The question is that how much credibility Congress party and its candidate is left with given their track record of past governance
Some English Channels have conducted Exit-poll in Rajasthan, Madhya Pradesh and Chhattisgarh, the BJP governed states and have forecast comfortable victory for Congress in Rajasthan, an edge for Congress in a tight fight in Madhya Pradesh and in Chhattisgarh with higher numbers of seats for Congress. There is on a rough average about 100% increase in Congress seats compared to previous assembly elections.
Committed voters are not too many but the non-committed voters who perhaps form the bulk of voters are more concerned whether they can trust the candidate to deliver his or her promises.
This follows their narrative of high anti-incumbency trend observed in these three states. And, since Rajasthan in the past two decades has witnessed alternative Congress and BJP governments after every term, there is a common perception among the public that these elections will follow the same trend.
This scientific analysis of political elections is based on statistics which requires a psephologist to have a good understanding of the demographic patterns of the region, caste dynamics, working groups and important issues in the preceding elections coupled with a sharp political sense. The scope of such professionals encompasses analysis of aspects like trends in voting, swings in votes, number of votes polled or percentage of total votes polled translating into the number of seats in the government. Based on this data, a psephologist infers the outcome of the public opinion manifested in the form of elections.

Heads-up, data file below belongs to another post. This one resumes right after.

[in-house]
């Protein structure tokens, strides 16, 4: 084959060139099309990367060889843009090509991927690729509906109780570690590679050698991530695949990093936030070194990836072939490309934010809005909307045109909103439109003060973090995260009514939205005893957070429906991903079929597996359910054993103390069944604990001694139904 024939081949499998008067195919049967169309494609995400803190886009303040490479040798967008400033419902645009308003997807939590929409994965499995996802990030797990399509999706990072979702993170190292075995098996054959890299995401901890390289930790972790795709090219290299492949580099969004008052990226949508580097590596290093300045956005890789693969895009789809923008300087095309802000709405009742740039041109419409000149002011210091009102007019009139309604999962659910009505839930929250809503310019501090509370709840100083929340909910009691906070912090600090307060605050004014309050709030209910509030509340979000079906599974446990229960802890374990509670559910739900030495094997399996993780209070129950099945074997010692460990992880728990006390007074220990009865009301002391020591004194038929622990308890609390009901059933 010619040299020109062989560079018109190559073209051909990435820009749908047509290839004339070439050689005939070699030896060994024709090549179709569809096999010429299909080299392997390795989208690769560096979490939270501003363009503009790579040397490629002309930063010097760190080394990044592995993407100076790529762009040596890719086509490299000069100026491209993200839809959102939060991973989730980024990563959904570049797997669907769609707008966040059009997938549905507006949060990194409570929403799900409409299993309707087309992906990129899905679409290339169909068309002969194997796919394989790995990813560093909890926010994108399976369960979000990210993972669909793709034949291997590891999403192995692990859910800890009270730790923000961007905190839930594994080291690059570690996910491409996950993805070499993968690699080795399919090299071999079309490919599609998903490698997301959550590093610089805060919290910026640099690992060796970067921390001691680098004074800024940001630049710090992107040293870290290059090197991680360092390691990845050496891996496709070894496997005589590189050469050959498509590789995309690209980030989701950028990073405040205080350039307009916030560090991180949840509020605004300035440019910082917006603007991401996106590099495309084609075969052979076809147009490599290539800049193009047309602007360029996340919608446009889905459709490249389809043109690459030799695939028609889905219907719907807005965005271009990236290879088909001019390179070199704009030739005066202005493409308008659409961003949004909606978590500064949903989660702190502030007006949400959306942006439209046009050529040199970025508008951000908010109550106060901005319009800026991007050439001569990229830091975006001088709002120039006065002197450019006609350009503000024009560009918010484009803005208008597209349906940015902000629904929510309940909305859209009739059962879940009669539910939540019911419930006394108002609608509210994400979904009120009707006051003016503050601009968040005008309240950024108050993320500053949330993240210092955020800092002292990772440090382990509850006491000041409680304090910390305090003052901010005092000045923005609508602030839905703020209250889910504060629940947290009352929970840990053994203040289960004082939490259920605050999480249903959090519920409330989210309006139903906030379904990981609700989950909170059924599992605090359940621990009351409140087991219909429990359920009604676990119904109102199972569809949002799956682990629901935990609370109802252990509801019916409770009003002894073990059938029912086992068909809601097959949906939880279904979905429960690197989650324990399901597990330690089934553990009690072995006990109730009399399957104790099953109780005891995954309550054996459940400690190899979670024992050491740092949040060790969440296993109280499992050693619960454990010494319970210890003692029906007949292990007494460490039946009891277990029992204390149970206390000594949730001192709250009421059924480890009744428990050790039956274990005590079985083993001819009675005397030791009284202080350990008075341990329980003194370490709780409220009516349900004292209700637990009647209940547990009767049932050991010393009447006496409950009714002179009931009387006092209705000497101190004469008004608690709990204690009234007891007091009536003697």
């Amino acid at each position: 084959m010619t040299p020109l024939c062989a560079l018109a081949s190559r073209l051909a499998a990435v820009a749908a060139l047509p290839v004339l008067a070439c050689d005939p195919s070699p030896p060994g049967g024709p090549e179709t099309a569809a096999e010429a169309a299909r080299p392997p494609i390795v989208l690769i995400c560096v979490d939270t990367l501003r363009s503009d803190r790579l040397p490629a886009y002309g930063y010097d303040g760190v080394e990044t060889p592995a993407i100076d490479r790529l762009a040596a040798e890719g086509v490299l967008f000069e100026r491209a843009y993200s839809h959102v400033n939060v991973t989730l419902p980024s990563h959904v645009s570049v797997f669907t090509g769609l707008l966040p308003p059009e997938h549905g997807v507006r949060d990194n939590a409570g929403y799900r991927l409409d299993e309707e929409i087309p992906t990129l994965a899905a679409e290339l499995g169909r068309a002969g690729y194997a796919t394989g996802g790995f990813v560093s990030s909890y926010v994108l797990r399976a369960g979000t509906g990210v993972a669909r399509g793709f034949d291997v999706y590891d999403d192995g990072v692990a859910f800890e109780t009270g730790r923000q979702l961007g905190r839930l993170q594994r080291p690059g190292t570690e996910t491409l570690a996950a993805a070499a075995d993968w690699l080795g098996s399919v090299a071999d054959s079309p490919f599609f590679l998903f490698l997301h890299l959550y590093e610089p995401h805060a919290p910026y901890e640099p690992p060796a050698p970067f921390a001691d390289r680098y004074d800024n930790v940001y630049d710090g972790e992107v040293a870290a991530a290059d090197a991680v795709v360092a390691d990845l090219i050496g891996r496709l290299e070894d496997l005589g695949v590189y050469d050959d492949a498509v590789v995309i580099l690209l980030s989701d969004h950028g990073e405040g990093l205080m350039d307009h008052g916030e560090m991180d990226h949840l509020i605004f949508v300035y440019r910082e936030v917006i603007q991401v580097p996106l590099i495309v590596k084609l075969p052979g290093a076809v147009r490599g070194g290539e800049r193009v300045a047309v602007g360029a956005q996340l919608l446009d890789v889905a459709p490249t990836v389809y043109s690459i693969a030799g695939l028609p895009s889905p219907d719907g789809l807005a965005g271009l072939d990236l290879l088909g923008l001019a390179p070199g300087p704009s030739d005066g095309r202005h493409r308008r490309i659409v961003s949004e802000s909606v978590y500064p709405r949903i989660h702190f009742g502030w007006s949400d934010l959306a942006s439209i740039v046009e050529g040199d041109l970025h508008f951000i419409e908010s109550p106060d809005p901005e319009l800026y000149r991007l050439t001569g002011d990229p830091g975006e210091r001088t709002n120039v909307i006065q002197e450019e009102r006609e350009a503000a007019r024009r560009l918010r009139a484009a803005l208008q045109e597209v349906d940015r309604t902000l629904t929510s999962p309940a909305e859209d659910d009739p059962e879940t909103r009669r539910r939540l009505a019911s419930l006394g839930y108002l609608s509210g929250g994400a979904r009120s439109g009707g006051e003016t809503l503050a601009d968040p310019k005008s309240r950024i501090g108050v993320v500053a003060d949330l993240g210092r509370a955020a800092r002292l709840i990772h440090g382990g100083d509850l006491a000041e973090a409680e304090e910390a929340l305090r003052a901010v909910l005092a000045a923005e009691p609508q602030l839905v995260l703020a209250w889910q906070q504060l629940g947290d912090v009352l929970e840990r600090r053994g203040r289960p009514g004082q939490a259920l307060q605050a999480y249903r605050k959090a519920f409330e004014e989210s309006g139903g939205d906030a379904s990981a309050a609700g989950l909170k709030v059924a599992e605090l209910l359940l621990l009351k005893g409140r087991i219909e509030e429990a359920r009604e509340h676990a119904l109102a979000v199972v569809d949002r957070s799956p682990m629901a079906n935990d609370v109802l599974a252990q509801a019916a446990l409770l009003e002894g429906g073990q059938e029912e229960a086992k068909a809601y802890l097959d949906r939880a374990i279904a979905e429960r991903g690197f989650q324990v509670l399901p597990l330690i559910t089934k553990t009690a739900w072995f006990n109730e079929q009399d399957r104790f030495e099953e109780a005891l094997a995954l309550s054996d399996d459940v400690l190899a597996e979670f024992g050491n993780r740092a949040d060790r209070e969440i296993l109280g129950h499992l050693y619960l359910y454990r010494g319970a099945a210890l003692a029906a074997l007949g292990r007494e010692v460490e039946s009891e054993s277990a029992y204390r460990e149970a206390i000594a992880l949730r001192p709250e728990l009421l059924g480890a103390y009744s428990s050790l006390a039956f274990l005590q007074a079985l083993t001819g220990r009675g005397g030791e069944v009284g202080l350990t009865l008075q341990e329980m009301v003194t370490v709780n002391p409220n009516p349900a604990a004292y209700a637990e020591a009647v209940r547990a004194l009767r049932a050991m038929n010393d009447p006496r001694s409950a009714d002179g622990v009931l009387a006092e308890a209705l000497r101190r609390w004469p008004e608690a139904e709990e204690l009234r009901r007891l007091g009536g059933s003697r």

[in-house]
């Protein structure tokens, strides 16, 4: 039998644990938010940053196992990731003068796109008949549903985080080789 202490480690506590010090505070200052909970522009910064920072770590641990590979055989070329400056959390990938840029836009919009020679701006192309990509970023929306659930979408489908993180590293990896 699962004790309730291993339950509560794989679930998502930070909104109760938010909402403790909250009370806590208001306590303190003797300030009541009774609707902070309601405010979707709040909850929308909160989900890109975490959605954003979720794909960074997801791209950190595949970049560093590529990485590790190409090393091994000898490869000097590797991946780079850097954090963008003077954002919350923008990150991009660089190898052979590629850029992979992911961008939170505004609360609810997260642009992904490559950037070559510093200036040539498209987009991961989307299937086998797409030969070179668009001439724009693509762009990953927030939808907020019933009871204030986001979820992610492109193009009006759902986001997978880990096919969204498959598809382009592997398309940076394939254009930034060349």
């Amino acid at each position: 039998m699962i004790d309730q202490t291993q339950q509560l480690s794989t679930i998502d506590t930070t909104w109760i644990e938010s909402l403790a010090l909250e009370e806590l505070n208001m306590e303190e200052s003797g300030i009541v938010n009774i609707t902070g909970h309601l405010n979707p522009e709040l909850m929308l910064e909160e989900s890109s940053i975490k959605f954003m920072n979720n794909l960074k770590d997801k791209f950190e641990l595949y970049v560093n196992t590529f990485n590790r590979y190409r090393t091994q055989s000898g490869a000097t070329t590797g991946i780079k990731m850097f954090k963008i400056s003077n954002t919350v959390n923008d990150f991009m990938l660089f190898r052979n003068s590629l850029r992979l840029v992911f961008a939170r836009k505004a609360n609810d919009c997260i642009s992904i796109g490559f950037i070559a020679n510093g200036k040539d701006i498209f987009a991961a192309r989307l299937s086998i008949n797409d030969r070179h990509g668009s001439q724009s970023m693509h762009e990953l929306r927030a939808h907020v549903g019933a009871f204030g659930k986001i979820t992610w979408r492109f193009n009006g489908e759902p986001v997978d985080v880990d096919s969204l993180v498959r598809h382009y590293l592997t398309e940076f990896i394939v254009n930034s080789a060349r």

But, the real problem with Exit poll survey is that it targets very few (just 5000 to 10000) voters which may not be representative of the entire population. Due to the small sample size, even a slight error gets exacerbated and can disproportionately influence outcomes. Plus, these polls are designed to estimate vote share by party, not the seat share and converting vote share data to seat share in each constituency is tricky especially in a multi-cornered, first-past-the-post fight at the constituency level.
We may note here two important trends or factors generally influencing the voter’s preference. First, the existence of committed voters as per caste and party affiliation. Secondly, the profile of the party and or the individual candidate as perceived by the voter and based on which he or she reposes faith and confidence on the candidate. Committed voters are not too many but the non-committed voters who perhaps form the bulk of voters are more concerned whether they can trust the candidate to deliver his or her promises.
In 1993, Congress ruled as many as 16 states. And even as late as 2014, when Modi became prime minister, it could boast of 13 chief ministers
The above three state elections have been fought mainly between BJP and Congress. Given the anti-incumbency for BJP, the non-committed voters will look at the credibility of Congress party and its candidate. Now the question is that how much credibility Congress party and its candidate is left with given their track record of past governance while in government and present performance and discharge of responsibility as opposition.
Congress could not reconcile itself to its hugely diminished status in India as a political enterprise. Yet the party continues with the self-satisfied pretension of being the only one that can shape India’s destiny. The party refuses to see its dismal scorecard in all respects of governance and especially with regard to corrupt practices as no more than an arithmetical aberration: In 1993, Congress ruled as many as 16 states. And even as late as 2014, when Modi became prime minister, it could boast of 13 chief ministers. Today, it rules only Punjab, Mizoram, Puducherry and Karnataka (in alliance with JD-S).
If Congress is dreaming of victories in the current round in Chhattisgarh, Madhya Pradesh, and Rajasthan, it’s more because of the anti-incumbency against the sitting governments than because of any great resurgence on the part of Congress.
The voters are very much aware of all this and therefore have no reason to repose their trust on Congress in these elections. The existence of local issues, if any, are not likely to override this mistrust.
1. The views expressed here are those of the author and do not necessarily represent or reflect the views of PGurus.